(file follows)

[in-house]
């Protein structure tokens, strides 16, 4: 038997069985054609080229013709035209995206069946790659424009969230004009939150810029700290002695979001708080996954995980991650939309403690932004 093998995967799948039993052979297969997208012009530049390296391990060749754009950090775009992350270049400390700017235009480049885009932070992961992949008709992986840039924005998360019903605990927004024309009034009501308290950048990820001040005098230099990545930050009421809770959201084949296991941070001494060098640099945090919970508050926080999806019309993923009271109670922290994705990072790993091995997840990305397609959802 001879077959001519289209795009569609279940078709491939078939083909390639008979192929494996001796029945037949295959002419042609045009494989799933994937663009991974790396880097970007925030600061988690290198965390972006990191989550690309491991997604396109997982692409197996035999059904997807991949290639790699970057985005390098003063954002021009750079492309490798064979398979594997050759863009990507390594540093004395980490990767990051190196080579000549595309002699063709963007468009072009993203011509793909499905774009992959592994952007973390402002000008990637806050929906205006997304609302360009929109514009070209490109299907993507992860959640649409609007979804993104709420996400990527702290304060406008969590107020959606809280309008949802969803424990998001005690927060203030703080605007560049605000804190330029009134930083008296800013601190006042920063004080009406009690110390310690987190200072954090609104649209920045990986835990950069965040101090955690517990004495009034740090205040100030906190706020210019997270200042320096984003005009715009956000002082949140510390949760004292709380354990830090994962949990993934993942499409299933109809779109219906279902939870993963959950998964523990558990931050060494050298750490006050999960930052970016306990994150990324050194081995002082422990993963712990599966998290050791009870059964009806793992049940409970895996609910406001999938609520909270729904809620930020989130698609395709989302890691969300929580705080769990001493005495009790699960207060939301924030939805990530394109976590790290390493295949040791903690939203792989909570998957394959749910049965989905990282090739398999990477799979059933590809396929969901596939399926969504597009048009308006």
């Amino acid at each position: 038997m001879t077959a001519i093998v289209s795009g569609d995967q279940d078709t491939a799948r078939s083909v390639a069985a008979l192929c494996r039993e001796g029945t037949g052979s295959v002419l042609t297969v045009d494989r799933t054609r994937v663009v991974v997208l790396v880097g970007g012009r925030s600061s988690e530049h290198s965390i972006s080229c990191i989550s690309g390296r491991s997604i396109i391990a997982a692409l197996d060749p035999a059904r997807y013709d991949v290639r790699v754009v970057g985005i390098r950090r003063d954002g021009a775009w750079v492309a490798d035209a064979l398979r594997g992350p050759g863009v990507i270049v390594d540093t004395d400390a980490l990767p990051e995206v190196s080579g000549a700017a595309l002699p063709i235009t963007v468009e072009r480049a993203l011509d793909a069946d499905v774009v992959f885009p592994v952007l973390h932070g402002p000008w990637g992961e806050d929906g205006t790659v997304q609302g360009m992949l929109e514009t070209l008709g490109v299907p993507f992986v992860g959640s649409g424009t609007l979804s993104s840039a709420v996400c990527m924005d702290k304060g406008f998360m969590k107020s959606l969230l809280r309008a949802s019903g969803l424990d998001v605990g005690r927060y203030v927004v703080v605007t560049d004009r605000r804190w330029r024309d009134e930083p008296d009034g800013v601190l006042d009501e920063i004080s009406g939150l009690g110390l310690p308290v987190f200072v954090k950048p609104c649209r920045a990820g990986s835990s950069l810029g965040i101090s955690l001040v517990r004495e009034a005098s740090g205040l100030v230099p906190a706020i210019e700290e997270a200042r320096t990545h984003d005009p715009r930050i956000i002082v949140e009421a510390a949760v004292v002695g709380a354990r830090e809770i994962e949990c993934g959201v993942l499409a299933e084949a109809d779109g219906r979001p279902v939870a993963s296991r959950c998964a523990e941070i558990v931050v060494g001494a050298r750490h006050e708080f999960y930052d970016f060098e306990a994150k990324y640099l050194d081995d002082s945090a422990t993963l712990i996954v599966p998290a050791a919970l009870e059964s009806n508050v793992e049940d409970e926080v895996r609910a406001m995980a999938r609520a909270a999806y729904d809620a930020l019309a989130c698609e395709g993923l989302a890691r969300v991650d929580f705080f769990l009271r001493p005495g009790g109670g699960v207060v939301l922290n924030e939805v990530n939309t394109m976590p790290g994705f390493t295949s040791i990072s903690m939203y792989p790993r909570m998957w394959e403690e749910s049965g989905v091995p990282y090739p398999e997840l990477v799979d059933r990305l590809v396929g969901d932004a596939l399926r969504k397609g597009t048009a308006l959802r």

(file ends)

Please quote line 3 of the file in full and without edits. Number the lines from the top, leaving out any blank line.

């Amino acid at each position: 038997m001879t077959a001519i093998v289209s795009g569609d995967q279940d078709t491939a799948r078939s083909v390639a069985a008979l192929c494996r039993e001796g029945t037949g052979s295959v002419l042609t297969v045009d494989r799933t054609r994937v663009v991974v997208l790396v880097g970007g012009r925030s600061s988690e530049h290198s965390i972006s080229c990191i989550s690309g390296r491991s997604i396109i391990a997982a692409l197996d060749p035999a059904r997807y013709d991949v290639r790699v754009v970057g985005i390098r950090r003063d954002g021009a775009w750079v492309a490798d035209a064979l398979r594997g992350p050759g863009v990507i270049v390594d540093t004395d400390a980490l990767p990051e995206v190196s080579g000549a700017a595309l002699p063709i235009t963007v468009e072009r480049a993203l011509d793909a069946d499905v774009v992959f885009p592994v952007l973390h932070g402002p000008w990637g992961e806050d929906g205006t790659v997304q609302g360009m992949l929109e514009t070209l008709g490109v299907p993507f992986v992860g959640s649409g424009t609007l979804s993104s840039a709420v996400c990527m924005d702290k304060g406008f998360m969590k107020s959606l969230l809280r309008a949802s019903g969803l424990d998001v605990g005690r927060y203030v927004v703080v605007t560049d004009r605000r804190w330029r024309d009134e930083p008296d009034g800013v601190l006042d009501e920063i004080s009406g939150l009690g110390l310690p308290v987190f200072v954090k950048p609104c649209r920045a990820g990986s835990s950069l810029g965040i101090s955690l001040v517990r004495e009034a005098s740090g205040l100030v230099p906190a706020i210019e700290e997270a200042r320096t990545h984003d005009p715009r930050i956000i002082v949140e009421a510390a949760v004292v002695g709380a354990r830090e809770i994962e949990c993934g959201v993942l499409a299933e084949a109809d779109g219906r979001p279902v939870a993963s296991r959950c998964a523990e941070i558990v931050v060494g001494a050298r750490h006050e708080f999960y930052d970016f060098e306990a994150k990324y640099l050194d081995d002082s945090a422990t993963l712990i996954v599966p998290a050791a919970l009870e059964s009806n508050v793992e049940d409970e926080v895996r609910a406001m995980a999938r609520a909270a999806y729904d809620a930020l019309a989130c698609e395709g993923l989302a890691r969300v991650d929580f705080f769990l009271r001493p005495g009790g109670g699960v207060v939301l922290n924030e939805v990530n939309t394109m976590p790290g994705f390493t295949s040791i990072s903690m939203y792989p790993r909570m998957w394959e403690e749910s049965g989905v091995p990282y090739p398999e997840l990477v799979d059933r990305l590809v396929g969901d932004a596939l399926r969504k397609g597009t048009a308006l959802r």